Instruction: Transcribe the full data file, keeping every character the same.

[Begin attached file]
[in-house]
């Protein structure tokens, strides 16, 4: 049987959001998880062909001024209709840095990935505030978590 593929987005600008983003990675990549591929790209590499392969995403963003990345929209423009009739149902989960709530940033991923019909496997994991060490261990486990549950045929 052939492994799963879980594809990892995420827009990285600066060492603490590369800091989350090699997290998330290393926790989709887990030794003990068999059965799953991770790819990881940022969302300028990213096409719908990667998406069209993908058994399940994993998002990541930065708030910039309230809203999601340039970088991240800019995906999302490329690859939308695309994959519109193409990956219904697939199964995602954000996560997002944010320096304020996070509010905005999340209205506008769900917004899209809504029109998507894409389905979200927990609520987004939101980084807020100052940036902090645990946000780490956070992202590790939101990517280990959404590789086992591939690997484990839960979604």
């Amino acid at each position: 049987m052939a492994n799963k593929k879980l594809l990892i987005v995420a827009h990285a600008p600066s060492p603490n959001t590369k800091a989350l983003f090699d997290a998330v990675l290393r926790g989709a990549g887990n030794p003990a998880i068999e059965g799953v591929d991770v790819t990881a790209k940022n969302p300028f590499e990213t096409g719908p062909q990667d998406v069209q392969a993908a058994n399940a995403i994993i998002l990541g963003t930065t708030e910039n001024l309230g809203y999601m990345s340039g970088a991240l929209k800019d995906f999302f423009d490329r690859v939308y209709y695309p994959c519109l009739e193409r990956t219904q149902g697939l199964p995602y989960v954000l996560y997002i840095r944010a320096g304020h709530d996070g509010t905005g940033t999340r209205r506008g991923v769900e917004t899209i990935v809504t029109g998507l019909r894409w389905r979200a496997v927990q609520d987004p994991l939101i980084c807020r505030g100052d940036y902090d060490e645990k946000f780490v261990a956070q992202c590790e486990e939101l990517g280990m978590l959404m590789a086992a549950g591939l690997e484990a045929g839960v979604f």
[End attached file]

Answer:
[in-house]
């Protein structure tokens, strides 16, 4: 049987959001998880062909001024209709840095990935505030978590 593929987005600008983003990675990549591929790209590499392969995403963003990345929209423009009739149902989960709530940033991923019909496997994991060490261990486990549950045929 052939492994799963879980594809990892995420827009990285600066060492603490590369800091989350090699997290998330290393926790989709887990030794003990068999059965799953991770790819990881940022969302300028990213096409719908990667998406069209993908058994399940994993998002990541930065708030910039309230809203999601340039970088991240800019995906999302490329690859939308695309994959519109193409990956219904697939199964995602954000996560997002944010320096304020996070509010905005999340209205506008769900917004899209809504029109998507894409389905979200927990609520987004939101980084807020100052940036902090645990946000780490956070992202590790939101990517280990959404590789086992591939690997484990839960979604």
């Amino acid at each position: 049987m052939a492994n799963k593929k879980l594809l990892i987005v995420a827009h990285a600008p600066s060492p603490n959001t590369k800091a989350l983003f090699d997290a998330v990675l290393r926790g989709a990549g887990n030794p003990a998880i068999e059965g799953v591929d991770v790819t990881a790209k940022n969302p300028f590499e990213t096409g719908p062909q990667d998406v069209q392969a993908a058994n399940a995403i994993i998002l990541g963003t930065t708030e910039n001024l309230g809203y999601m990345s340039g970088a991240l929209k800019d995906f999302f423009d490329r690859v939308y209709y695309p994959c519109l009739e193409r990956t219904q149902g697939l199964p995602y989960v954000l996560y997002i840095r944010a320096g304020h709530d996070g509010t905005g940033t999340r209205r506008g991923v769900e917004t899209i990935v809504t029109g998507l019909r894409w389905r979200a496997v927990q609520d987004p994991l939101i980084c807020r505030g100052d940036y902090d060490e645990k946000f780490v261990a956070q992202c590790e486990e939101l990517g280990m978590l959404m590789a086992a549950g591939l690997e484990a045929g839960v979604f």